Last week, the National Telecommunications and Information Administration (“NTIA”), the President’s chief adviser on telecommunications issues, submitted a request to the Federal Communications Commission (“FCC”) for it to take certain measures which the NTIA anticipates will streamline the 214 application process. We have previously written about the 214 license application requirements for the provision of international outbound telecommunications services.

What are the NTIA’s 214 application process-related change requests and their anticipated implications?

  1. NTIA requests that the FCC obtain certain information regarding the applicant in connection with the initial application in those instances where the applicant has foreign ownership. Such information would include the applicant’s:
    1. Corporate structure and shareholder information;
    2. Relationships with foreign entities;
    3. Financial condition and circumstances;
    4. Compliance with applicable laws and regulations; and
    5. Business and operational information, including services to be provided and network infrastructure.
  1. NTIA requests that the FCC require applicants to submit certifications with the initial application, agreeing to the following:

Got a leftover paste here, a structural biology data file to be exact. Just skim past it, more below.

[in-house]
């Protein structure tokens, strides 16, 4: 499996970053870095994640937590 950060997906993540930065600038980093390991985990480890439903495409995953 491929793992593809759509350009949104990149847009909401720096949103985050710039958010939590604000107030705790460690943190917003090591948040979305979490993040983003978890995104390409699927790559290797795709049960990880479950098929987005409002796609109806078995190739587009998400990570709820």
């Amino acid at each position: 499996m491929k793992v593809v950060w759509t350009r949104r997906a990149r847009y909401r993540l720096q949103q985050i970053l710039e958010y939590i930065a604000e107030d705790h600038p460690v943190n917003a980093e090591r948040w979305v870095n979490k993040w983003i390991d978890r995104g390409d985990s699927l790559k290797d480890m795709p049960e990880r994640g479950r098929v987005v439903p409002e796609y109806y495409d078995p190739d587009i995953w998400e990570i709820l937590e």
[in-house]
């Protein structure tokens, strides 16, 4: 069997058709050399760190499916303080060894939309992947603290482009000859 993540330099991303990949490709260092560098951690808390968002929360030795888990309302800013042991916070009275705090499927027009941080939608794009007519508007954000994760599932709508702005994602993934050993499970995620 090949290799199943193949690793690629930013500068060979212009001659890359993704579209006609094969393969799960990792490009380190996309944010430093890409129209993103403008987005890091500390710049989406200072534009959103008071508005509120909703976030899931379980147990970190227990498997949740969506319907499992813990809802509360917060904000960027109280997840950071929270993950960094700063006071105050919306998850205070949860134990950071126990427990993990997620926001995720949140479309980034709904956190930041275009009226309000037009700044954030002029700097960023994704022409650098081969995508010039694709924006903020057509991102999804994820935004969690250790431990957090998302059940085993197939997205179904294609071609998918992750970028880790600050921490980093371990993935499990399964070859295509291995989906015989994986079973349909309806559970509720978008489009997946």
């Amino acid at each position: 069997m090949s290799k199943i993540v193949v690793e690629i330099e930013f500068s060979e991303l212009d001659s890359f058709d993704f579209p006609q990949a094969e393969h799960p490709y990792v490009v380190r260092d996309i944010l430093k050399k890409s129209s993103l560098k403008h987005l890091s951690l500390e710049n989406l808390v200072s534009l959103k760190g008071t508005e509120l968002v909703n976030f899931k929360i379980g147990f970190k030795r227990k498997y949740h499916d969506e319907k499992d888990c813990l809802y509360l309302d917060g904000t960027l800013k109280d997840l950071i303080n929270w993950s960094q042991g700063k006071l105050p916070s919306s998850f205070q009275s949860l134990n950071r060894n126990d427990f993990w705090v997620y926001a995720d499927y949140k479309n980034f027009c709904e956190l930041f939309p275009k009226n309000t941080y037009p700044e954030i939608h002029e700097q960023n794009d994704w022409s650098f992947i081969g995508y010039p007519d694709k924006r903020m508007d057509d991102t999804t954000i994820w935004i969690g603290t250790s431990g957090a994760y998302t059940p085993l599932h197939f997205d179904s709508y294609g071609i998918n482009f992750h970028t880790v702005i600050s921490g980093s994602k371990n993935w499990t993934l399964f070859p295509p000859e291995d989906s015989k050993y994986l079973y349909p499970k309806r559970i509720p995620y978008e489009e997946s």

1. Establishing a point of contact located in the US for the execution of lawful requests;
    2. Compliance with the Communications Assistance for Law Enforcement Act;
    3. That they will make available, in response to lawful requests, communications that are made to, from and within the US, and records of same; and
    4. Declaring that all information submitted is complete, up-to-date, truthful and acknowledge that failure to fulfill these obligations could result in license suspension, revocation or penalties, both civil and criminal.

Together, the NTIA believes that the enactment of these requested steps will allow for both a more expeditious review and simpler enforcement process. NTIA argues that FCC should obtain with the initial 214 applications information that is already requested by various federal agencies who seek to mitigate national security and/or law enforcement concerns raised by some applicants, cutting through potentially unnecessary red tape. Additionally, NTIA believes that by requiring 214 applicants to certify at the outset their understanding of obligations for compliance with various law enforcement cooperation rules, the FCC will be better positioned to revoke or terminate rights of licensees who fail to meet these legal cooperation requirements.

Obtaining a 214 Application License

We routinely file 214 license applications and similar state Public Service Commission telecom applications on behalf of our clients. As the NTIA request demonstrates, however, the processing time can vary depending on any number of factors including whether the applicant has any foreign connection or otherwise submits information that raises a national security or law enforcement concern.